“Everyone who's ever taken a shower has an idea. It's the person who gets out of the shower, dries off and does something about it who makes a difference.”
— Nolan Bushnell
Editor’s Note: The following is an ongoing column series that takes an inside look at Leadership Wilson’s class of 2014, undoubtedly the best class…ever.
Most days at 7:15 a.m., I’m just rolling out of bed with groggy eyes searching for focus to eagerly start another day. Yeah right.
Most days when the clock in the Felkins’ home strikes 7:15 a.m., it signals the five-minute warning we need to walk out the door. And when I say warning, I mean there are several issued to our three children to get moving.
Last Wednesday, however, I left the warnings to my wonderful wife as I pulled into the parking lot rather erratically to meet my class of 2014 mates for another fun-filled outing in Leadership Wilson.
I’ll admit, however, my groggy eyes didn’t perk until director Dorie Mitchell made the comment, “hopefully we will have an Oprah moment,” while at Wilson County Motors later that morning.
Unfortunately our hosts, the General Motors dealership’s owners Paine and Mitchel Bone, were quick to dispel the notion.
What the Bone brothers did do was provide an inside look into the inner workings at the new state-of-the-art sales and service center on Hartmann Drive, as well as their eye on the future.
Credit to Mitchell, her wishful thinking was a nice try.
While at Wilson County Motors, we also heard from Joint Economic and Community Development Board director G.C. Hixson, Mt. Juliet-West Wilson Chamber of Commerce director Mark Hinesley and Mt. Juliet Chief Building Official Jay Carneli on the state of business and industry with a focus on west Wilson County. In short, the future looks bright.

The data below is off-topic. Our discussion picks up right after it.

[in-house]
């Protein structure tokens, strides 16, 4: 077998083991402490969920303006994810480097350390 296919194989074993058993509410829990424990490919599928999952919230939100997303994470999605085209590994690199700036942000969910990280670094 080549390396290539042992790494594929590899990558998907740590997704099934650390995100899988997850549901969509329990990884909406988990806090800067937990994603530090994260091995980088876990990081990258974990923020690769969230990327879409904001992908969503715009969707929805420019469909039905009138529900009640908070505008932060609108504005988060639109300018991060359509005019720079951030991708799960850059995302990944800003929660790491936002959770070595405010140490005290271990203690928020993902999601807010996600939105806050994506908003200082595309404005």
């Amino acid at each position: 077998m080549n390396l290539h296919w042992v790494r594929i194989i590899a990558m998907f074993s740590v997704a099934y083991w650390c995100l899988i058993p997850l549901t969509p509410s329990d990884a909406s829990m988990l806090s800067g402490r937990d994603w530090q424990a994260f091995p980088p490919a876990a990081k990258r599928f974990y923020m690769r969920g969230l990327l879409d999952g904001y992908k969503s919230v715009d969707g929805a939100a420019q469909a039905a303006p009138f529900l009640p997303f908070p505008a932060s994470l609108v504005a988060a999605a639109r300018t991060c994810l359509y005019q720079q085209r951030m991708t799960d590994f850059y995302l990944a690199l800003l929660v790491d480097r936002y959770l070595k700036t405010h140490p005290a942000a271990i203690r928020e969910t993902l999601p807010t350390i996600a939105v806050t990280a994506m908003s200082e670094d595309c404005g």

Our tour continued to the Lebanon Municipal Airport as we pulled up next to a LifeFlight helicopter. The crew on duty gave us an interesting look into a typical day when the mundane can turn to critical response within seconds.
We also heard from Lebanon Municipal Airport Rick Dyment, who explained how important a friendly reception could be when a potential business or industry official visits. He said the people at the airport can often be the first impression made in these situations.
From there, the class moved on to the Cracker Barrel Old Country Store’s 99-acre campus, where Steve Smotherman led us on an intensive inside look at operations.
We were taken through the vast warehouse that holds the treasures that adorn the walls of Cracker Barrel restaurants across the nation. A massive undertaking, the warehouse resembled a much more colorful likening to what one might recall the place where the Ark of the Covenant is mythically housed in the first Indiana Jones movie.
We also got to see behind the curtain at what may be coming to Cracker Barrel retail stores in the future. Unfortunately, I cannot reveal any secrets, but trust me, it’s impressive.
After dining on the best in home-away-from-home cooking, we were treated to an inspirational, yet rather simple, look into Cracker Barrel’s business strategies from Thomas Pate, vice president of training management.
With full bellies and minds, our excursion moved to Capitol Theatre, the vision come true for owners Pam and Bob Black. The newly renovated venue plays host to concerts, events, movies and more on the Lebanon square.
The group then took turns weaving in and out of businesses on the square and were treated to exclusive looks at renovations going on at the Arcade and the future home of Crystal Couture there’s a lot going on where history meets a new vision of doing business in Lebanon.
The class regrouped around the massive conference room table at the Lebanon-Wilson County Chamber of Commerce. Historic Lebanon director Kim Parks gave an overview of Lebanon in years gone by. Chamber president Sue Vanatta presented us with a vision of business in the city.
The day ended with the class touring the inner workings at Lebanon Publishing Co., and yours truly made an attempt at tour guide. The class appeared to be particularly impressed with everything that goes into publishing Wilson County’s only daily newspaper. Advertising representatives Traci Walker and Cathy Wair explained the revenue-generating side of things while The Democrat’s editorial staff talked about gathering news and information, as well as its new app now available. Production director Mark Rodgers and pressroom foreman Richard Knowles explained the technical side of the operation.
We were able to showcase Wilson County’s only newspaper press, and each class member received a special edition printed just for them, featuring a photo of the class taken when they arrived.
It was a whirlwind day, but I know we all have a new appreciation for business and industry in Wilson County. With leadership like this in place, it makes me sleep better at night.